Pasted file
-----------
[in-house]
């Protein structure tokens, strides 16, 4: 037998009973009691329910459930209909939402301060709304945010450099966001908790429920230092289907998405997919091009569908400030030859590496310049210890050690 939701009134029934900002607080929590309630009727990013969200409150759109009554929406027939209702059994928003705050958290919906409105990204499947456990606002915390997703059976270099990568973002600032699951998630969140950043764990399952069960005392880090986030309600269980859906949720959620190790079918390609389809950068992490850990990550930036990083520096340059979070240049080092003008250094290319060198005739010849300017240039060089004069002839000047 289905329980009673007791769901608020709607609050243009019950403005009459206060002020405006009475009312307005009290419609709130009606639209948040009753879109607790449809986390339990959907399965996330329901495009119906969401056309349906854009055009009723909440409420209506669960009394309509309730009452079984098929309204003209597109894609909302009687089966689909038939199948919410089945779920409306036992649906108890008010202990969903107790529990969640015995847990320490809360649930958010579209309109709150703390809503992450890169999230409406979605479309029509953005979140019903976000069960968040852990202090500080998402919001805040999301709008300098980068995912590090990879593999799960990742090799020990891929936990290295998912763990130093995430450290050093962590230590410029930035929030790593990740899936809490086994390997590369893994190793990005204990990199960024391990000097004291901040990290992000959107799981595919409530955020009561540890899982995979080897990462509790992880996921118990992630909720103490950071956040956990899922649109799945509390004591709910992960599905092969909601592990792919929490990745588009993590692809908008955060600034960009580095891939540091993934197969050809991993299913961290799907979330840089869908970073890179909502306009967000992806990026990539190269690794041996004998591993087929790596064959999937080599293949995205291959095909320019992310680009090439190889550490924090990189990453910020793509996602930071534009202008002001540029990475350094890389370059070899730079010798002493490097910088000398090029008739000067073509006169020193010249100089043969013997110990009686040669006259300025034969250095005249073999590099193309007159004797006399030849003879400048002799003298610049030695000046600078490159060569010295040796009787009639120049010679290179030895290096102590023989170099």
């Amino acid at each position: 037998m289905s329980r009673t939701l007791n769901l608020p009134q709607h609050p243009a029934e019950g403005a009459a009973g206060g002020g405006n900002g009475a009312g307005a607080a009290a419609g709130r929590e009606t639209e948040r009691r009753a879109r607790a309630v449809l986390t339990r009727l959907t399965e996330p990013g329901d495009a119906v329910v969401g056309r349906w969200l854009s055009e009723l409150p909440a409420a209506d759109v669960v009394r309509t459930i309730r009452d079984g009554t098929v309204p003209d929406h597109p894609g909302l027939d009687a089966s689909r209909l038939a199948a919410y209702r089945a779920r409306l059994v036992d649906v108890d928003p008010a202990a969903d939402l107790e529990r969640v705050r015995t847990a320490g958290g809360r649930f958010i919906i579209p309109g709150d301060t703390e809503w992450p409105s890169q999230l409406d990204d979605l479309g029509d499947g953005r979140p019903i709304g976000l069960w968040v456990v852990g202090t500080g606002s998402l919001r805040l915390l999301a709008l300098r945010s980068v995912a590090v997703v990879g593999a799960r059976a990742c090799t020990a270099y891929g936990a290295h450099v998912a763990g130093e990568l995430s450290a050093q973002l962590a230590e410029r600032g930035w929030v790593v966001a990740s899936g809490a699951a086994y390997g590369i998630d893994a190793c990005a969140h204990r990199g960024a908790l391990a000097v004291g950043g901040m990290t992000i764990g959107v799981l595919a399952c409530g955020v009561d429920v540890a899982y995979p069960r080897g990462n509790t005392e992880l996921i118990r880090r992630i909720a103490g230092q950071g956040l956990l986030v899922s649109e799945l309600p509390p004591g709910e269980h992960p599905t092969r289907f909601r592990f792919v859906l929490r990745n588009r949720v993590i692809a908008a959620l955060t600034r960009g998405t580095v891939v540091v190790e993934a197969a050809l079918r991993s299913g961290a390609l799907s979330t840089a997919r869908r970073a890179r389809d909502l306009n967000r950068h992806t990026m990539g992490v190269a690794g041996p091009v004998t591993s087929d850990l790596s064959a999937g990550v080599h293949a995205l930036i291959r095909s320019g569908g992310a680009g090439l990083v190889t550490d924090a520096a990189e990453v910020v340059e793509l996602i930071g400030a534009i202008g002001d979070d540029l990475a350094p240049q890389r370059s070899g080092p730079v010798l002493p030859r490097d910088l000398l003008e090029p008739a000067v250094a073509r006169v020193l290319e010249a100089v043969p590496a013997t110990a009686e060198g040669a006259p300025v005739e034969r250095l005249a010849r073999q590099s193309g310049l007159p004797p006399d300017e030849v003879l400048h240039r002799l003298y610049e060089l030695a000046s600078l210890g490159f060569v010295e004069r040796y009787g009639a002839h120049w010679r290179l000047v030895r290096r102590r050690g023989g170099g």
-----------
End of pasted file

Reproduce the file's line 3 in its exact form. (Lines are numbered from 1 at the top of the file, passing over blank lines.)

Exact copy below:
């Amino acid at each position: 037998m289905s329980r009673t939701l007791n769901l608020p009134q709607h609050p243009a029934e019950g403005a009459a009973g206060g002020g405006n900002g009475a009312g307005a607080a009290a419609g709130r929590e009606t639209e948040r009691r009753a879109r607790a309630v449809l986390t339990r009727l959907t399965e996330p990013g329901d495009a119906v329910v969401g056309r349906w969200l854009s055009e009723l409150p909440a409420a209506d759109v669960v009394r309509t459930i309730r009452d079984g009554t098929v309204p003209d929406h597109p894609g909302l027939d009687a089966s689909r209909l038939a199948a919410y209702r089945a779920r409306l059994v036992d649906v108890d928003p008010a202990a969903d939402l107790e529990r969640v705050r015995t847990a320490g958290g809360r649930f958010i919906i579209p309109g709150d301060t703390e809503w992450p409105s890169q999230l409406d990204d979605l479309g029509d499947g953005r979140p019903i709304g976000l069960w968040v456990v852990g202090t500080g606002s998402l919001r805040l915390l999301a709008l300098r945010s980068v995912a590090v997703v990879g593999a799960r059976a990742c090799t020990a270099y891929g936990a290295h450099v998912a763990g130093e990568l995430s450290a050093q973002l962590a230590e410029r600032g930035w929030v790593v966001a990740s899936g809490a699951a086994y390997g590369i998630d893994a190793c990005a969140h204990r990199g960024a908790l391990a000097v004291g950043g901040m990290t992000i764990g959107v799981l595919a399952c409530g955020v009561d429920v540890a899982y995979p069960r080897g990462n509790t005392e992880l996921i118990r880090r992630i909720a103490g230092q950071g956040l956990l986030v899922s649109e799945l309600p509390p004591g709910e269980h992960p599905t092969r289907f909601r592990f792919v859906l929490r990745n588009r949720v993590i692809a908008a959620l955060t600034r960009g998405t580095v891939v540091v190790e993934a197969a050809l079918r991993s299913g961290a390609l799907s979330t840089a997919r869908r970073a890179r389809d909502l306009n967000r950068h992806t990026m990539g992490v190269a690794g041996p091009v004998t591993s087929d850990l790596s064959a999937g990550v080599h293949a995205l930036i291959r095909s320019g569908g992310a680009g090439l990083v190889t550490d924090a520096a990189e990453v910020v340059e793509l996602i930071g400030a534009i202008g002001d979070d540029l990475a350094p240049q890389r370059s070899g080092p730079v010798l002493p030859r490097d910088l000398l003008e090029p008739a000067v250094a073509r006169v020193l290319e010249a100089v043969p590496a013997t110990a009686e060198g040669a006259p300025v005739e034969r250095l005249a010849r073999q590099s193309g310049l007159p004797p006399d300017e030849v003879l400048h240039r002799l003298y610049e060089l030695a000046s600078l210890g490159f060569v010295e004069r040796y009787g009639a002839h120049w010679r290179l000047v030895r290096r102590r050690g023989g170099g």